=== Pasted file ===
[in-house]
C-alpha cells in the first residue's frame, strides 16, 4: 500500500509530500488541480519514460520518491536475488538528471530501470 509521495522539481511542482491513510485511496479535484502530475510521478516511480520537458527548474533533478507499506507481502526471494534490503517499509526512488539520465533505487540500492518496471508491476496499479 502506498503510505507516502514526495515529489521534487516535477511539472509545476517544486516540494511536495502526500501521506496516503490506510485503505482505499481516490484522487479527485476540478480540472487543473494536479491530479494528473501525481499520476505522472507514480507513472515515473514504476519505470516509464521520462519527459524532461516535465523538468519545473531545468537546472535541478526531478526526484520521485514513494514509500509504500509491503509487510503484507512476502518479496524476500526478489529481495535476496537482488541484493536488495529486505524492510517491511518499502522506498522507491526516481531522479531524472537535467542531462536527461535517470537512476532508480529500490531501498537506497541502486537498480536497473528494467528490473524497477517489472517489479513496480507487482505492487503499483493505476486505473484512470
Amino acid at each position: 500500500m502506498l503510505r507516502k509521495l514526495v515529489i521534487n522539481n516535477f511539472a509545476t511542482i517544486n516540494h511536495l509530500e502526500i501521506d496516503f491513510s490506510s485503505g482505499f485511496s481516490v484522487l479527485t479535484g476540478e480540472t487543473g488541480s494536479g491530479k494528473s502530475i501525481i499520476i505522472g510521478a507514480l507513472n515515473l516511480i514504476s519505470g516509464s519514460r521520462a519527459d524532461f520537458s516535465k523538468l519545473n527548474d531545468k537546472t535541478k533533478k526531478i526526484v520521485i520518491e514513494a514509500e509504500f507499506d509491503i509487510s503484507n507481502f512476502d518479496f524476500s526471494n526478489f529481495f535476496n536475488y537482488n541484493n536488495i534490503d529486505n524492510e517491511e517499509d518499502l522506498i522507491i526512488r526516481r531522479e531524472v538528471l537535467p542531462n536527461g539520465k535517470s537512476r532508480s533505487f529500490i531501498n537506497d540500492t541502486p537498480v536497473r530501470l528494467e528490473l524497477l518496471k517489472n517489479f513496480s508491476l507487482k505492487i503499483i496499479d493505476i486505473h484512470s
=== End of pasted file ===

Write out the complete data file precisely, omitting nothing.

[in-house]
C-alpha cells in the first residue's frame, strides 16, 4: 500500500509530500488541480519514460520518491536475488538528471530501470 509521495522539481511542482491513510485511496479535484502530475510521478516511480520537458527548474533533478507499506507481502526471494534490503517499509526512488539520465533505487540500492518496471508491476496499479 502506498503510505507516502514526495515529489521534487516535477511539472509545476517544486516540494511536495502526500501521506496516503490506510485503505482505499481516490484522487479527485476540478480540472487543473494536479491530479494528473501525481499520476505522472507514480507513472515515473514504476519505470516509464521520462519527459524532461516535465523538468519545473531545468537546472535541478526531478526526484520521485514513494514509500509504500509491503509487510503484507512476502518479496524476500526478489529481495535476496537482488541484493536488495529486505524492510517491511518499502522506498522507491526516481531522479531524472537535467542531462536527461535517470537512476532508480529500490531501498537506497541502486537498480536497473528494467528490473524497477517489472517489479513496480507487482505492487503499483493505476486505473484512470
Amino acid at each position: 500500500m502506498l503510505r507516502k509521495l514526495v515529489i521534487n522539481n516535477f511539472a509545476t511542482i517544486n516540494h511536495l509530500e502526500i501521506d496516503f491513510s490506510s485503505g482505499f485511496s481516490v484522487l479527485t479535484g476540478e480540472t487543473g488541480s494536479g491530479k494528473s502530475i501525481i499520476i505522472g510521478a507514480l507513472n515515473l516511480i514504476s519505470g516509464s519514460r521520462a519527459d524532461f520537458s516535465k523538468l519545473n527548474d531545468k537546472t535541478k533533478k526531478i526526484v520521485i520518491e514513494a514509500e509504500f507499506d509491503i509487510s503484507n507481502f512476502d518479496f524476500s526471494n526478489f529481495f535476496n536475488y537482488n541484493n536488495i534490503d529486505n524492510e517491511e517499509d518499502l522506498i522507491i526512488r526516481r531522479e531524472v538528471l537535467p542531462n536527461g539520465k535517470s537512476r532508480s533505487f529500490i531501498n537506497d540500492t541502486p537498480v536497473r530501470l528494467e528490473l524497477l518496471k517489472n517489479f513496480s508491476l507487482k505492487i503499483i496499479d493505476i486505473h484512470s